June 24, 2021
Rising globalization has increased the transportation of food and food ingredients worldwide. Food products are imported from and exported to different parts of the world and multiple stakeholders are involved in the food supply chain. This increases the chances of contamination in food and concerns people about the safety and quality of the food they consume. This has also led to the development and application of new analytical methods and techniques for food analysis. The analysis of food products involves certain steps, such as identification of an appropriate analytical procedure, sampling, preparation of samples for analysis, statistical analysis and reporting of test results.
Due to the complexity and diversity of food matrices, food samples cannot be analyzed without proper sample preparation. The process of concentrating a sample by homogenizing it and by removing contaminants and extracting target chemical residues is known as sample preparation. It ensures the removal of contaminants from a food sample that may interfere with the accurate analysis. Hence, this is one of the most important steps for sample analysis in food testing laboratories.
Sample preparation is one of the most important factors governing the reliability and accuracy of food analysis. Traditional sample preparation methods are expensive, time-consuming, labor-intensive, and require high solvent content that generates waste. Therefore, there is a need to replace traditional methods with easy, quick, cost-effective, and green techniques to improve food analysis.
Sample preparation involves certain steps and limitations at any step are likely to impact the final results. Although it is one of the most important steps in food analysis, it also brings few challenges along with it. The challenging steps involved in sample preparation include:
A food sample could be of anything from apples, oranges, honey, ketchup, or milk. Both inter-unit variations (differences in the properties of various units within a sample) or intra-unit variations (differences in the properties within individual units of a sample) are likely to be responsible for the heterogeneous property of a food sample.
Food testing labs need representative samples to generate high-quality, reproducible and accurate results. Hence, it is important to homogenize and pulverize food samples before analysis. Homogenization is the process of bringing uniformity in the composition of a food sample so that any fraction of the sample is identical in composition to any other fraction or the remaining sample. Various mechanical devices such as grinders and mixers, enzymatic methods such as proteases and cellulases, and chemicals such as strong acids and bases are used for homogenizing food samples.
Decreasing Sample Size
A sample should be small and manageable enough to perform accurate analysis. Hence, a small portion of the homogenous sample is selected for obtaining reliable and reproducible results.
Ensuring Consistency in Sample Properties
A sample must not undergo any significant changes such as enzymatic, chemical, microbial, or physical changes from sampling to analysis. Active enzymes and microorganisms in many food products could change their properties before analysis. This change tends to generate erroneous data and hence, should be prevented. Enzymatic activities are prevented through chemical preservatives or treatments such as freezing, drying, and heating, depending on the type and purpose of the food being analyzed. Additionally, the properties of a sample may alter after exposure to light, elevated temperatures, and oxygen or pro-oxidants. Therefore, it is important to store samples in refrigerated temperatures. This also helps in preventing any physical changes in the samples.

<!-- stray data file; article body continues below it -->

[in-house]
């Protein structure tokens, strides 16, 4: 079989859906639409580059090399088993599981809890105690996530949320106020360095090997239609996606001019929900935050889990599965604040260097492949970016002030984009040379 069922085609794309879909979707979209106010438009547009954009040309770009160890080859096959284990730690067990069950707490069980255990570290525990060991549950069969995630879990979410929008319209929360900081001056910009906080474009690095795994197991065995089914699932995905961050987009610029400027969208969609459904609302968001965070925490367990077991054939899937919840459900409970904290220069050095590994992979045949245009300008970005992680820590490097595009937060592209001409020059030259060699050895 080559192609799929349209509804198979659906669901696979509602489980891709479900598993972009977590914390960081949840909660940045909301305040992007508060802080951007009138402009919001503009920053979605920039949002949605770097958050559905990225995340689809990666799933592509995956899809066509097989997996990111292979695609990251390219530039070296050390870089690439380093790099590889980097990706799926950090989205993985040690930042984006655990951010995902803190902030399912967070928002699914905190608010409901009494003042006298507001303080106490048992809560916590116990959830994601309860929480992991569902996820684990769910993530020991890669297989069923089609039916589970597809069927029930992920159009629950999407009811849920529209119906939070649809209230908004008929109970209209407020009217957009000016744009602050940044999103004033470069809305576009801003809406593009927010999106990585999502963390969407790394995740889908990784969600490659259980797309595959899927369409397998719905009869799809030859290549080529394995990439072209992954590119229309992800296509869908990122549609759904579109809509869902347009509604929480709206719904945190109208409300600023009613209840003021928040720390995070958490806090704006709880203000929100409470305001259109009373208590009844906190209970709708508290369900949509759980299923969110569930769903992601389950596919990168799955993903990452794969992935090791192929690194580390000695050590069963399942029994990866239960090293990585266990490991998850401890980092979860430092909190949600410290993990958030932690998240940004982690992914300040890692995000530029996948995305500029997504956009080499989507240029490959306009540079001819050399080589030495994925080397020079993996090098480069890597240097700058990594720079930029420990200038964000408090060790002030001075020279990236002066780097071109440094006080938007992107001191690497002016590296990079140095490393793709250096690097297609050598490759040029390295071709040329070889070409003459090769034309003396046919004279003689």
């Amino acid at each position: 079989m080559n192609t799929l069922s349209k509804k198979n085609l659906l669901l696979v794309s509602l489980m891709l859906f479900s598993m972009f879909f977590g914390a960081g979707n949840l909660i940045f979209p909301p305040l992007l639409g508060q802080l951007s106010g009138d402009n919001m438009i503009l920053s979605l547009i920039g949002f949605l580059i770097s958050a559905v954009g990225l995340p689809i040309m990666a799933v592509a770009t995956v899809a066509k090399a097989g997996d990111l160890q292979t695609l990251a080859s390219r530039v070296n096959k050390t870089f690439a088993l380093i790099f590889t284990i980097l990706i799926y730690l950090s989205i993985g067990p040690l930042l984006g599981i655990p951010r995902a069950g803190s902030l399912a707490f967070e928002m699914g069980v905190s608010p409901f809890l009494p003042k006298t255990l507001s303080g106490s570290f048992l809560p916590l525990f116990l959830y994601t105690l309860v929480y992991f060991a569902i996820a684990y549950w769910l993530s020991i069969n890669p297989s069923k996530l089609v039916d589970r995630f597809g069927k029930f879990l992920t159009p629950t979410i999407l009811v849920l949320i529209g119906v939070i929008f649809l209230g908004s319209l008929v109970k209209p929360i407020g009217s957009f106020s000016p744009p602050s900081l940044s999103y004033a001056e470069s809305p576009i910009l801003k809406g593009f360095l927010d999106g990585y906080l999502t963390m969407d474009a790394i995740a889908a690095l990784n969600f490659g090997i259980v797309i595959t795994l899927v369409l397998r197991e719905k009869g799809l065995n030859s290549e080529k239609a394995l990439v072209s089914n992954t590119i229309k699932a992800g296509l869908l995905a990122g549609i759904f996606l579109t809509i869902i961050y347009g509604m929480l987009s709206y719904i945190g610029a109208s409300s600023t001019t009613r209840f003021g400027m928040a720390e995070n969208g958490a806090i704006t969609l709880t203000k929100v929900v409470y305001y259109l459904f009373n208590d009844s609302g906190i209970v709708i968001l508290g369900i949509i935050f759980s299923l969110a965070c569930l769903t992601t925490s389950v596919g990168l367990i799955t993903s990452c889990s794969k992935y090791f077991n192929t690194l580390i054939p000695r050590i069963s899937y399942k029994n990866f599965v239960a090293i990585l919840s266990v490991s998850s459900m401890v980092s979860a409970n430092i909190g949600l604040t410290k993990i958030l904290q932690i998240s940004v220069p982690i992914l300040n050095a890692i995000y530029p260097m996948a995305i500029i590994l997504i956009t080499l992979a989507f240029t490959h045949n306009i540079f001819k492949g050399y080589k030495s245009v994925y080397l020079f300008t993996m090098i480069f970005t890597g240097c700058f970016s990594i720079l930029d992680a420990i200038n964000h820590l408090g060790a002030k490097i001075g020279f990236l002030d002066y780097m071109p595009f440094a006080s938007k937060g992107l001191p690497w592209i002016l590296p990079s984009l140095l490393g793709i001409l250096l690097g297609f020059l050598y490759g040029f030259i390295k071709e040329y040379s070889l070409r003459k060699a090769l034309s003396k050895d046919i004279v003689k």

Every food sample in a laboratory must have proper labels containing the name and properties of the sample, collection time, the location from which it was collected, the details of the person who collected the sample, and the method used to select the sample. Laboratories must maintain complete records from sample selection to the generation of results. This makes the data easily retrievable during audits.
Laboratory personnel must judiciously choose the right technology to solve the pressing problems in sample preparation that can meet the changing needs of their laboratory. Considering the challenges in traditional sample preparation methods, new and environment-friendly methods have been discovered as an alternative. Modern microextraction methods such as solid-phase microextraction (SPME), stir bar sorptive extraction (SBSE), and liquid phase microextraction (LPME) are cost-effective methods. These methods involve extremely low or nonsolvent consumption.
Regulatory bodies such as the USFDA have determined sample preparation as one of the major steps in food analysis that greatly influences the reliability and accuracy of test results. Due to traditional sample preparation methods being expensive, time-consuming, and labor-intensive, new sample preparation techniques have been introduced which are rapid, easy, solvent-free, reliable, and cost-effective. Laboratories are encouraged to leverage automated and sustainable greener approaches to prepare samples. A LIMS can help food testing laboratories overcome operational challenges such as managing data associated with sampling and sample preparation, test results, generating CoAs, reducing turnaround time, and meeting regulatory compliance requirements with ease.